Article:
The Real Value of Client Relationships

Bailey Jarrell

“Business is Business:” a statement that has defined and crippled the professional culture for a too long. How many times have we heard or said this ourselves with the intent to mask our insensitive decisions that throw people under the bus for a smart “business move” or to increase the bottom line? There are times when emotion has to be checked at the door in order to make professional choices that best suit the direction of the company; we get it. Yet, society’s dependence on the mantra “it’s just business” has undermined the value of character and the necessity of human essence.

When we’re sitting across the table from another person, be that a client, prospect, or industry authority, do we dismiss the opportunity for strong, engaging relationships in order to nail down a solid business deal? Sure, goals are important and some occasions call for assertive methods. But we propose that those occasions are the exception to the rule, not the guiding principle for all professional interactions. We must understand the value of the person sitting across from us and allow our professional and personal lives to intertwine if we’re going to make lasting impact in this world. Business is about more than dollar signs and beneficial partnerships. It’s about real peoples’ brands, reputations, dreams, passions, and family provision. Circumstances and personal drive divide our motivations only enough to make our stories unique. At the core, we are all the same.

In this day of technology, we bypass human interaction on a daily basis. We have more power, more choices, and more control at our fingertips than any other generation before us, and it has taught us to do “business as usual” at the cost of building real relationships. Let’s make space for humanity again by modeling genuine interest in others through our sphere of influence. Whether that’s a sales meeting, a conference, social media, or a staff lunch; challenge yourself to transcend business to gain personal connections.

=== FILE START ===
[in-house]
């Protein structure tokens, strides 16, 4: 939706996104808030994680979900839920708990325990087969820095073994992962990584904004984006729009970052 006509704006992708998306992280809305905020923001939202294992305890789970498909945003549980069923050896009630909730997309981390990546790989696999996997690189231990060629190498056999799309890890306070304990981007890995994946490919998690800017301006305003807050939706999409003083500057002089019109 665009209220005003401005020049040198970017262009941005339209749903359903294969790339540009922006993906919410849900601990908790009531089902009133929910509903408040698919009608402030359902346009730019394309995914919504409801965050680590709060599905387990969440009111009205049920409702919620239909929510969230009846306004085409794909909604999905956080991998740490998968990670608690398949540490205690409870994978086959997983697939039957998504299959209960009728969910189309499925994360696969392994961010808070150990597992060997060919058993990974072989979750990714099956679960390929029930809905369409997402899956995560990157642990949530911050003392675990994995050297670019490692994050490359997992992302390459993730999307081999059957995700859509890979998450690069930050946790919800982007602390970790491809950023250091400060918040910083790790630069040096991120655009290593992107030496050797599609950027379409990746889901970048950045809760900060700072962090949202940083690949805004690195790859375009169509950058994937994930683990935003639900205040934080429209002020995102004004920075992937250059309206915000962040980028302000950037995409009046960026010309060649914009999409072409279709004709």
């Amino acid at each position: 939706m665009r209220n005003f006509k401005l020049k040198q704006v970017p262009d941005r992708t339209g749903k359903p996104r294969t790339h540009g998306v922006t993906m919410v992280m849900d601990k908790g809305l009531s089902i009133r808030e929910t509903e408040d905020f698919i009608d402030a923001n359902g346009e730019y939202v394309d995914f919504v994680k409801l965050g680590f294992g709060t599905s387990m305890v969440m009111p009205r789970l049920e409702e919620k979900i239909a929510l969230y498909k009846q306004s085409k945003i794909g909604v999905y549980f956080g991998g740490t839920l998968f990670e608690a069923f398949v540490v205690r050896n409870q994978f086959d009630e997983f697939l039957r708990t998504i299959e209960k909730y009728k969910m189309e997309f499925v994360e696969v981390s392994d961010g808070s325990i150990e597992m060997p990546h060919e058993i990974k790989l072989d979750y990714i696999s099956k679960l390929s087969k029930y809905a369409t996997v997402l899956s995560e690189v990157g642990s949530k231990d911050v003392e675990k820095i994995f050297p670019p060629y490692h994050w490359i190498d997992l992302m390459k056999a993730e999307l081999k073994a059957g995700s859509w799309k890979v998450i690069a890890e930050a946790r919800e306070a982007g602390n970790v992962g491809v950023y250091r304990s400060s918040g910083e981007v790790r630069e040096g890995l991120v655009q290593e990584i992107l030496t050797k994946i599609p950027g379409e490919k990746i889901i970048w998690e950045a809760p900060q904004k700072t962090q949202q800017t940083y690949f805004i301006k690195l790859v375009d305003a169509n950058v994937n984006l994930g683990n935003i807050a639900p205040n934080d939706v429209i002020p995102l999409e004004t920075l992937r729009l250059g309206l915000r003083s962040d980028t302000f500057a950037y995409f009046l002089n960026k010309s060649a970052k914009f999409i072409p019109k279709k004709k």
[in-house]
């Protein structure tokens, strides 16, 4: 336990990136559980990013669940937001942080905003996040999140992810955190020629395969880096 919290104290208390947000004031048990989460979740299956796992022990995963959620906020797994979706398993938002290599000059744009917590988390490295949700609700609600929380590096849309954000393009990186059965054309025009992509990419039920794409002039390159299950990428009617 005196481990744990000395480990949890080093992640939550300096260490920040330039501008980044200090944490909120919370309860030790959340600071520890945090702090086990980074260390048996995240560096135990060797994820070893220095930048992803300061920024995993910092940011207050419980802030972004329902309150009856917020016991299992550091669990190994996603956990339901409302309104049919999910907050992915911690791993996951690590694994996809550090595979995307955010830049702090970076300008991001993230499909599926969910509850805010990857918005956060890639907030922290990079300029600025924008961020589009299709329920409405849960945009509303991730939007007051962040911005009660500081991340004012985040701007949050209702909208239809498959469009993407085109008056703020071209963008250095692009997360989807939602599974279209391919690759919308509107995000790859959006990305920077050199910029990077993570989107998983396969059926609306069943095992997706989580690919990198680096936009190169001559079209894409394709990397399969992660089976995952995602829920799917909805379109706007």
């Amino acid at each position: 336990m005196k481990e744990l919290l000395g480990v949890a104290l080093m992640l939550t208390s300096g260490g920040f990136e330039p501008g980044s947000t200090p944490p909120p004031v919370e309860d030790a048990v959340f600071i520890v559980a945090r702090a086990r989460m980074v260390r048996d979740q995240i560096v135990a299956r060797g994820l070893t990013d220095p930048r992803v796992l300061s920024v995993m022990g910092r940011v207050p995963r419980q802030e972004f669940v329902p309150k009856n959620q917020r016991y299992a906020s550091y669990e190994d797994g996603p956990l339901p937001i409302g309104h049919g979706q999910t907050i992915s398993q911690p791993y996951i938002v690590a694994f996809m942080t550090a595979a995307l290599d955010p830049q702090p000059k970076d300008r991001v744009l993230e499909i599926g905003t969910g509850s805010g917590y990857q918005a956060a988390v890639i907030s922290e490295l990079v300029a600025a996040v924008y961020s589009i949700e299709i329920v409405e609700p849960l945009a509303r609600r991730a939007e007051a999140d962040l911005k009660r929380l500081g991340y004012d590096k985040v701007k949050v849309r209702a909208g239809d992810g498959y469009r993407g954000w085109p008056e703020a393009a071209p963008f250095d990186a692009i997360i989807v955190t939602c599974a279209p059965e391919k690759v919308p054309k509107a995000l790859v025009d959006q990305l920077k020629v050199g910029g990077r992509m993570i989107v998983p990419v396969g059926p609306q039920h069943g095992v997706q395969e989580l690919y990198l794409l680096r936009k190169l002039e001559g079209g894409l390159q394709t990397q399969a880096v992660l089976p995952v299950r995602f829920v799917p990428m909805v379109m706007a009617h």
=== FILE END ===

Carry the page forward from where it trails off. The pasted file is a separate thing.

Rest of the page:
In order to redeem the human element of our culture, we have to redefine our mentality.

Our goal for establishing a mindset of unity can be summed up in this mantra quoted by our friend, Evans Duren during a recent interview: “C.A.R.E 2 succeed.” Here’s the breakdown: C- Commit, A-Appreciate, R-Reciprocate, E-Equip. The best relationships are driven by a mutual commitment and appreciation for the strengths each person brings. Without an equal level of reciprocation from both parties, the relationship will stall with no progression or forward movement. In tandem, the goal is to learn from and equip each other; propelling one another to achieve goals and become the best version of ourselves. The number two symbolizes the fact that we can’t do this alone, and team work gives us leverage for greater impact. The last component, “succeed”, is crucial as this entire operation hinges on our definition of true success. Under the current cultural assumption that “business is business,” success looks like a number or title with little regard for how to achieve it. We want to redefine success as strong community, relationships that far outlast closing a deal, and doing what we can to make the world a better place through collaborative efforts.

We could build an empire and sit on top of our spoils feeling proud of our accomplishments, but what is it for it not to be shared with others? Life is richer when we have people in our corner, and those friendships make every day worth living whether we won or lost that big opportunity. The truth is, we are all going to do life around people despite our spirit of independence and ambitious lifestyle. The question is whether we maximize those relationships and let them add irreplaceable value to our lives or not. At the end of the day, if we have reached our goals at the cost of losing valuable connection with people, then we have missed the point. If we all adopt this new mentality of humanity’s worth, we might just witness breakthrough like we’ve never seen before.

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